Mapping Project’s New Report: Vacation Rentals

Photo by Hélène Goupil

Photo by Hélène Goupil

The Anti-Eviction Mapping Project has a new report out today investigating the role vacation rental companies like Airbnb and VRBO play in San Francisco’s housing market. As you might expect from the activist organization, the report offers a grim picture of the effect these “sharing economy” services have on the city.

The report uses data the group has gathered over the past two years as well as demographic data released by the companies themselves, among other sources. It argues that the economy of short-term vacation rentals primarily benefit already wealthy property owners and exacerbates the housing shortage.

“The sharing economy represents the loss of hard fought tenant and labor gains, heightens levels of social inequality and increases the grip of the market in new spheres of social life,” states the report’s conclusion.

Here are a few points the Anti-Eviction Mapping Project uses to make this case:

  • According to the report, the number of vacation rentals are growing and taking permanent housing units off the market. In tracking listings on VRBO, the Mapping Project found that 290 listings were added between August 2012 and July 2014.
  • The report states that many users of these sites own multiple properties and use vacation rentals as their primary business. In their study of VRBO, the Mapping Project found that 31 percent of the owners of those buildings owned multiple properties. A similar percentage was found in a report by the San Francisco Chronicle on Airbnb ownership earlier this year.
  • The report argues that many tenants renting out spare rooms aren’t doing so because they’re in need of spare cash—they’re already well off. Citing Airbnb’s own data, the report points out that 59 percent of hosts in San Francisco make over $70,000 and 40 percent of hosts earn over $100,000.

According to the report, the Mission is the most sought after destination for Airbnb renters and the effects are detrimental:

The working class Latino heritage can still be felt in the restaurants, festivals, and murals, but housing opportunities are being rapidly gobbled up as pied-à-terre, and by affluent newcomers, who prefer lively neighborhoods over gated suburban communities…. Everyday people that made San Francisco (and the Mission) attractive as a tourist destination and a place to live, find themselves priced out.

The report doesn’t have any specific policy recommendations, but offers the resounding opinion that these vacation rental services are bad for the city.

You can read the full report below:

Anti Eviction Mapping Project’s Vacation Rental Report

Filed under: Mobile, Today's Mission

7 Comments

  1. Sam

    Interesting how they try and sidetrack the issue that many Airbnb hosts are tenants by claiming that such tenants are wealthier (which they bizarrely define as making over 70K a year, which is below the SF median income).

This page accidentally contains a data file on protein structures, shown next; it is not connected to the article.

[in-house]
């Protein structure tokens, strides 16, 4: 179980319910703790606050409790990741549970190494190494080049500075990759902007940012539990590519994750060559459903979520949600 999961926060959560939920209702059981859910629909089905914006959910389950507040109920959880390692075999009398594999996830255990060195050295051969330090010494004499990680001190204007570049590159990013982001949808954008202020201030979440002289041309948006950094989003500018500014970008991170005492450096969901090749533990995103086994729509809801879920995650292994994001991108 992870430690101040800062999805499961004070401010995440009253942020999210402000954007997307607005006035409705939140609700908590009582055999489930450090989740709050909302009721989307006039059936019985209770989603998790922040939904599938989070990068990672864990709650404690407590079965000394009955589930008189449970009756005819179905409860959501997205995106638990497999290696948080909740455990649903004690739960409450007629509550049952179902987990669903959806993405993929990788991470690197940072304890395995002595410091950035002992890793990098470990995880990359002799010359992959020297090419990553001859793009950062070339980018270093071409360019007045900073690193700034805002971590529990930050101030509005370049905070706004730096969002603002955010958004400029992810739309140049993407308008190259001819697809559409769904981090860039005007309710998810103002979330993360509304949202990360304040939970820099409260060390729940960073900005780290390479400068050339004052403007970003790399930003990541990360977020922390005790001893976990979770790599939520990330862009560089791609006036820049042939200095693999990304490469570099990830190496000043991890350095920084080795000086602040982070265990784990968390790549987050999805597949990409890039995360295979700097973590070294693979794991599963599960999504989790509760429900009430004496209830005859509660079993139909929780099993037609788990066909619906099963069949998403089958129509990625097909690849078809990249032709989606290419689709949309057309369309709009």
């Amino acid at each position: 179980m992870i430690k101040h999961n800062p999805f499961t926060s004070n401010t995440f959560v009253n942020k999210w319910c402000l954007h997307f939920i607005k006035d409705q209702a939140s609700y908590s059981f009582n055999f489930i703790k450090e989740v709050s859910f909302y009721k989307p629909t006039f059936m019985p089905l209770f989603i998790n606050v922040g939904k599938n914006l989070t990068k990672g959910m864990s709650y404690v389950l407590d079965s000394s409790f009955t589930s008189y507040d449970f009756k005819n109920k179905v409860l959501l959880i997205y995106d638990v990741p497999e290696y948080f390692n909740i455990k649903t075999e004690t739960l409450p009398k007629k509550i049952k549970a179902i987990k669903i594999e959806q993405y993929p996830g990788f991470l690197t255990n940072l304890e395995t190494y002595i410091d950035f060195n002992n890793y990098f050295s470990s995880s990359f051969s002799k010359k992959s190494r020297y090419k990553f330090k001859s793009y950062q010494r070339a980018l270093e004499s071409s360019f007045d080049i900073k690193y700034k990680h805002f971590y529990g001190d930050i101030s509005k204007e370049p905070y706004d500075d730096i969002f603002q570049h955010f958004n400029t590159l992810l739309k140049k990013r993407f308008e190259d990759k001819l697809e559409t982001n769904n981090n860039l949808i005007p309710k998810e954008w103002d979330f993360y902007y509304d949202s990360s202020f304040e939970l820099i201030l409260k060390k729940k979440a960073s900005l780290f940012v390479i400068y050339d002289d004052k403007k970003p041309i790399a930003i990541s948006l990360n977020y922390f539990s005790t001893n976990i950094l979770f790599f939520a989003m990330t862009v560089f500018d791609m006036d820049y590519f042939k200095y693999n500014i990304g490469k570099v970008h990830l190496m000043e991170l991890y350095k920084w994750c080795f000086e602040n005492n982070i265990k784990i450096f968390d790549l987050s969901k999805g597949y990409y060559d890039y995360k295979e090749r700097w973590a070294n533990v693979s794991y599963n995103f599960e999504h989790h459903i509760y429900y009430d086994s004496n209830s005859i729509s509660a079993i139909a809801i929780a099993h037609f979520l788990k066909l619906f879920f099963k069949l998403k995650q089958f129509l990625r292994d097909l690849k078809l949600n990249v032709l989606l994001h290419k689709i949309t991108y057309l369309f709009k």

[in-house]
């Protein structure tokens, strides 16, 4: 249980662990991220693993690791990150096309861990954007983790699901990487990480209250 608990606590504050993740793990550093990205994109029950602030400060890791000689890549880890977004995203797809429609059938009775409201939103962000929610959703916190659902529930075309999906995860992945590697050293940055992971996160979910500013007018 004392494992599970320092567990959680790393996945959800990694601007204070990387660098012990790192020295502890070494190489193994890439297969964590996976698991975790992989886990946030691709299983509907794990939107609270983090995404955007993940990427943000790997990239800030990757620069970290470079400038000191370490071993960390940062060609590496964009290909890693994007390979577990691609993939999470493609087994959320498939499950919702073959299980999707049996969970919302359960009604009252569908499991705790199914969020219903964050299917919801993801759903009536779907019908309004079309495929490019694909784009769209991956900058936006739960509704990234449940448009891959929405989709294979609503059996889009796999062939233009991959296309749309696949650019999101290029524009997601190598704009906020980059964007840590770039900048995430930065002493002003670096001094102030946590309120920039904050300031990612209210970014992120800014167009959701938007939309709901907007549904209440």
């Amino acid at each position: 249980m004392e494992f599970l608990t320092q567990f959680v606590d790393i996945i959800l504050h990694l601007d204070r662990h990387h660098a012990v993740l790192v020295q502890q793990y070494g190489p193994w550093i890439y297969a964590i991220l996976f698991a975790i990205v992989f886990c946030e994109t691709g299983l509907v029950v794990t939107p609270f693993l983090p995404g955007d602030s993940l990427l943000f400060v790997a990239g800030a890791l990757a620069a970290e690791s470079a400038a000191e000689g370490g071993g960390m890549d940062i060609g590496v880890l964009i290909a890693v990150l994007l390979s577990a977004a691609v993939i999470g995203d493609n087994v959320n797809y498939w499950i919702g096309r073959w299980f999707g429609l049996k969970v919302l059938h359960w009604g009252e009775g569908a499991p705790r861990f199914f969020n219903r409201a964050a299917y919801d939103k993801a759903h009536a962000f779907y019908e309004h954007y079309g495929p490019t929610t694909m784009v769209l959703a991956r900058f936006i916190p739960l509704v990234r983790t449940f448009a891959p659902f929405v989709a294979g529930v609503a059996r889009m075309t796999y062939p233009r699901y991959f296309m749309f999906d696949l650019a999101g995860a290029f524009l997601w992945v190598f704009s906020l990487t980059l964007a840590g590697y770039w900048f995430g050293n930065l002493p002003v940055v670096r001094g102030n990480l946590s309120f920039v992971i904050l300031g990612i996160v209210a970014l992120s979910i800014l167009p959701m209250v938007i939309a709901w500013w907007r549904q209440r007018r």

They also attribute the increase in the number of vacancies listed as ” taking permanent housing units off the market”. yet they provide no evidence for that dubious proposition.

    I think the two markets are discrete and segmented. If I am a landlord and want to exit that business, as many do because of the rules, then I am going to sell as TICs. I am not going to Ellis and then re-rent short-term which, in any event, is already illegal under the provisions of Ellis.

    I think these guys are looking for a culprit where one doesn’t exists. the reason that long-term rentals are declining is because the constraints of rent control make it unattractive. It’s not because, quite independantly, some of us prefer to do short-term lets for a variety of reasons.

    Correlation is not causation and i see no direct link between the sharing economy and the failures of the city’s housing policies.

    • pete

      Well put.

    • Russo

      Yeah, rent control is the real problem. Probably born in Kenya, too. Mass eviction, now that’s attractive!

      • Sam

        Are you seriously suggesting that Ellis Act evictions and the desire to do short-term lets are somehow magically unrelated to stringent controls on rents and evictions?

        Seriously?

  2. SFrentier

    Just the side effects of an oppressive rent control system. Wha’ddaya expect?

  3. This selfish city makes landlords into segregated untouchables who’s property is seized and then by force, rented to strangers for pennies on the dollar and then they wonder why they look for other ways to actually profit from their properties. I wish all the rent control addicts would be saddled with salary/work control and would have every aspect of their employment (if they even have a job) controlled by the salary control board.

  4. ray

    I can’t believe that a group is retaliating by working on a study to show the percentage of rent controlled tenants make over $100,000 a year, with the year they rented to show a close guess of what they are paying. They claim it will show how many tenants take up apts and don’t need them, are taking up apts which could be rented instead to people needing affordable housing.

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